After Artemi Panarin, Sergei Bobrovsky and Matt Duchene all walked in free agency, outside expectations for the Columbus Blue Jackets weren’t very high. Why would they be? Panarin was their most talented player and Bobrovsky was a two-time Vezina Trophy winner. But through 10 games, they’ve found a way to keep their head above water.
The Jackets head into this weekend with a 5-3-2 record, which is good enough to put them in a Wild Card spot right now. Yes, we’re 10 games into the season, but that little factoid is important when comparing their work to the rest of the Eastern Conference.
Without Panarin, the offense has produced exactly the way you’d imagine. They don’t have anybody that’s scored more than six points in 10 games, but they have received plenty of contributions from different players. As of right now, nine players on the roster have scored at least two goals and 14 players have found the back of the net at least once.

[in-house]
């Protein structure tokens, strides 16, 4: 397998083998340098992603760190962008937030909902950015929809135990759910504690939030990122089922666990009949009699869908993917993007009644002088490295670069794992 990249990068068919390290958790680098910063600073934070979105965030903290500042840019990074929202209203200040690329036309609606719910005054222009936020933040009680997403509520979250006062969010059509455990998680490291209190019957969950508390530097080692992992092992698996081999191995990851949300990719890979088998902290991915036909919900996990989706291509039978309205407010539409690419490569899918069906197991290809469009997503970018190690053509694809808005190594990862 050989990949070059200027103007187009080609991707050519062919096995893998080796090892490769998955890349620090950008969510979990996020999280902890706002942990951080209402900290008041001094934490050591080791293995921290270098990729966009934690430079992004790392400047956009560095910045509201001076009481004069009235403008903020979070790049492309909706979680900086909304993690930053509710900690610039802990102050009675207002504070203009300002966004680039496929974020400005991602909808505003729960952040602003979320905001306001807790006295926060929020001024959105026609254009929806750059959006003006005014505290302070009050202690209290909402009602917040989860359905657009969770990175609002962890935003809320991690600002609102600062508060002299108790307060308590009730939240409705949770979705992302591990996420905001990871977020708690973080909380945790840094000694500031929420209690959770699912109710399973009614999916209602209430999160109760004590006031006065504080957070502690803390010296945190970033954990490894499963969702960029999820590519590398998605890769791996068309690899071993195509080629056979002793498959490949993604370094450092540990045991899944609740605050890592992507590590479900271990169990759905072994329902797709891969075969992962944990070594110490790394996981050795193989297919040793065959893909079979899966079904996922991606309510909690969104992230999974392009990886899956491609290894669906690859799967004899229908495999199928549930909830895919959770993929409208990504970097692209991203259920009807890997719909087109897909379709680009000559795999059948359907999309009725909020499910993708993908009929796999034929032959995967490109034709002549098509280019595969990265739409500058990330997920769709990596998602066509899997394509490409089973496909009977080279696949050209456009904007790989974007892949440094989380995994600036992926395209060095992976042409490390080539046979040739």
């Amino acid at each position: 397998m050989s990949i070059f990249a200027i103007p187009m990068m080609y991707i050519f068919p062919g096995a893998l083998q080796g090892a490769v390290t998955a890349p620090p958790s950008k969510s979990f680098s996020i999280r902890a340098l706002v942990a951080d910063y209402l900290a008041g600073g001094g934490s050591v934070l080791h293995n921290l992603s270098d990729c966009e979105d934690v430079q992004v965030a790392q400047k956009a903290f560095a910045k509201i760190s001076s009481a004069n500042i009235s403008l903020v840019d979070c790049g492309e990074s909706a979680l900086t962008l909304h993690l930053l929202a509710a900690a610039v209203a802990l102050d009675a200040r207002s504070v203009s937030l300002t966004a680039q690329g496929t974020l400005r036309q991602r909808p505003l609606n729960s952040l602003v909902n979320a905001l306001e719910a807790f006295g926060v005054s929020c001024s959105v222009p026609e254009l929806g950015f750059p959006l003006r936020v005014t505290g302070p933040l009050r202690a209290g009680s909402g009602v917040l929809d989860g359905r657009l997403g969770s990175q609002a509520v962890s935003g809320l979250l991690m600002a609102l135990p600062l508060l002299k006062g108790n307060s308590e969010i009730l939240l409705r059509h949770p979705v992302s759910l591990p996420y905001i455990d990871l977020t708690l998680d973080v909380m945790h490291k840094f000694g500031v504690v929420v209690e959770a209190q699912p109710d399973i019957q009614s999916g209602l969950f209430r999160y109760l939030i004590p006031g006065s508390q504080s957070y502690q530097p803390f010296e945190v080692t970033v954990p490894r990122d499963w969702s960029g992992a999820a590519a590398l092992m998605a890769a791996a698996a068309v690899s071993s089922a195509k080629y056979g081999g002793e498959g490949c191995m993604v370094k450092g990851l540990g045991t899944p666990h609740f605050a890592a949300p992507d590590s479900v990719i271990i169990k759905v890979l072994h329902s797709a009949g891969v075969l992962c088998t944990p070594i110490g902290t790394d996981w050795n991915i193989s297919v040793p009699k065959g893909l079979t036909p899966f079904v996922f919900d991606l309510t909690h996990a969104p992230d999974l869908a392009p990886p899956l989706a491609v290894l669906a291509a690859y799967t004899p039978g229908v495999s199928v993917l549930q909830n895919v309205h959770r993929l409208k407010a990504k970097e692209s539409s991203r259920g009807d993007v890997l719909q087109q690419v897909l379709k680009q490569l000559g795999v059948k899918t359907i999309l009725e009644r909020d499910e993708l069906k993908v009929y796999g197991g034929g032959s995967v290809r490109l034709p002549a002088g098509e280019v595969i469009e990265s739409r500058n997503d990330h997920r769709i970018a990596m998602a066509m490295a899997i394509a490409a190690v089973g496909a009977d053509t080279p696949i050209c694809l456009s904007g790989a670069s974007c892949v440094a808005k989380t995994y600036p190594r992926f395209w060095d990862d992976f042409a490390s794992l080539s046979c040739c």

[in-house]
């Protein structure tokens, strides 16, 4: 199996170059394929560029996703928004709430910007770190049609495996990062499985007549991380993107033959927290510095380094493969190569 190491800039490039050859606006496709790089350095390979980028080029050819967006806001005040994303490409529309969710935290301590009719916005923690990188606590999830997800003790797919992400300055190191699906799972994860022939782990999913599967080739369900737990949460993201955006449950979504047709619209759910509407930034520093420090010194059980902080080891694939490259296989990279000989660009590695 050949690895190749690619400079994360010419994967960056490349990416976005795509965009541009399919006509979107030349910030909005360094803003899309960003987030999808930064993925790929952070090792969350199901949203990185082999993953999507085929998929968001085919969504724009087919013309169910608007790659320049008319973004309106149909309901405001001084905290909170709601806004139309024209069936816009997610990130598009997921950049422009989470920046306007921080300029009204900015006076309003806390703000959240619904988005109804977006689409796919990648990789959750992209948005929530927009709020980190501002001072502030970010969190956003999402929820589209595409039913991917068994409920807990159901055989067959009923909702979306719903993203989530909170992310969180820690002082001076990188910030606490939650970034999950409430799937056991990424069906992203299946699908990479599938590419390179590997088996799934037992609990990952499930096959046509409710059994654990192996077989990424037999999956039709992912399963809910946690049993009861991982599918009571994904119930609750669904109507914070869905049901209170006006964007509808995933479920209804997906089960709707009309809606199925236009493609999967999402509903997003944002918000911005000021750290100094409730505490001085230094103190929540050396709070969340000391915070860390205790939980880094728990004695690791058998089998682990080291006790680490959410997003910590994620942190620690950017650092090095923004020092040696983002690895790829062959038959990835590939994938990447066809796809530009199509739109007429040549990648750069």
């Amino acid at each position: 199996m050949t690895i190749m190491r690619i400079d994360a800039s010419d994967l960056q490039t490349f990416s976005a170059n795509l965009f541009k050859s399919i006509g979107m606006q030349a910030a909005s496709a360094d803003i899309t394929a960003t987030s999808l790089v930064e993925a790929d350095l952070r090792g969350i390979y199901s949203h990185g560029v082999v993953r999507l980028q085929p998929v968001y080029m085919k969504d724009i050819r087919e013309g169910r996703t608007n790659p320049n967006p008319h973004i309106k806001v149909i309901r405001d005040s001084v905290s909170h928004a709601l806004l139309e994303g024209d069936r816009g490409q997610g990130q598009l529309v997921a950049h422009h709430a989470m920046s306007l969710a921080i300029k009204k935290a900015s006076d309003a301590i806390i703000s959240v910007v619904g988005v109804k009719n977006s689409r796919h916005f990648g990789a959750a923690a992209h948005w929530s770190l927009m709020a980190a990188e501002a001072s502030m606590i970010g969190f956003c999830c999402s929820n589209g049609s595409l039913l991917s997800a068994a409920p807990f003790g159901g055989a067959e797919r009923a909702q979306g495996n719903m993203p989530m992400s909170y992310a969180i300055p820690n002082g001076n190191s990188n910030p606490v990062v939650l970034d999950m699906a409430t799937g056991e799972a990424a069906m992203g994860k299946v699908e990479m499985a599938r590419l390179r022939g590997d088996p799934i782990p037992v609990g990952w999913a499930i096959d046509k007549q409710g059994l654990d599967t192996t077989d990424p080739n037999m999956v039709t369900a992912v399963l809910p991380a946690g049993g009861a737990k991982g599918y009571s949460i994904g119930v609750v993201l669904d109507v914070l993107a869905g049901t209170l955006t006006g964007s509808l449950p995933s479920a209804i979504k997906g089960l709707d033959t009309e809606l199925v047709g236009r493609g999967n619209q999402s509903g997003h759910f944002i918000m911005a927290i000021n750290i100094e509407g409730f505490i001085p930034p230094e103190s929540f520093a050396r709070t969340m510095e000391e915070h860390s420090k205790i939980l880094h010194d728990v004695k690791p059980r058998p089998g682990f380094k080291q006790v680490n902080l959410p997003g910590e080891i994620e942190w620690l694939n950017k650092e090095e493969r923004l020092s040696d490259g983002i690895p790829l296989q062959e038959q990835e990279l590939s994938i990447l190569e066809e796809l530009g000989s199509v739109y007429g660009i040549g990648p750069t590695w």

Pierre-Luc Dubois leads in the team in goals, with 4, and he’s tied for the scoring lead with six points. That puts the 21-year-old on pace to score a solid 33 goals and 49 points this season. The only way to have success when your leading scorer is on pace for under 50 points is for everyone behind him to contribute too. So far so good in that respect.
The fight this team has shown has been nothing short of impressive. For example, in last night’s game against the Carolina Hurricanes, Columbus found themselves down 3-1 after the first period. Thanks to goals by Ryan Murray and Sonny Milano, they managed to even the score before Cam Atkinson won it in OT.
“It was another opportunity presented to us as far as not blowing up starting that second period,” Blue Jackets coach John Tortorella said after the game, per NHL.com. “We need to stay patient, not try to score. We just need to stay above the puck. It’s such a fast team over there.
“So we kept our patience, played above the puck and probably played, out of all the minutes we’ve put in this year, probably the fastest we’ve played as far as our transition.”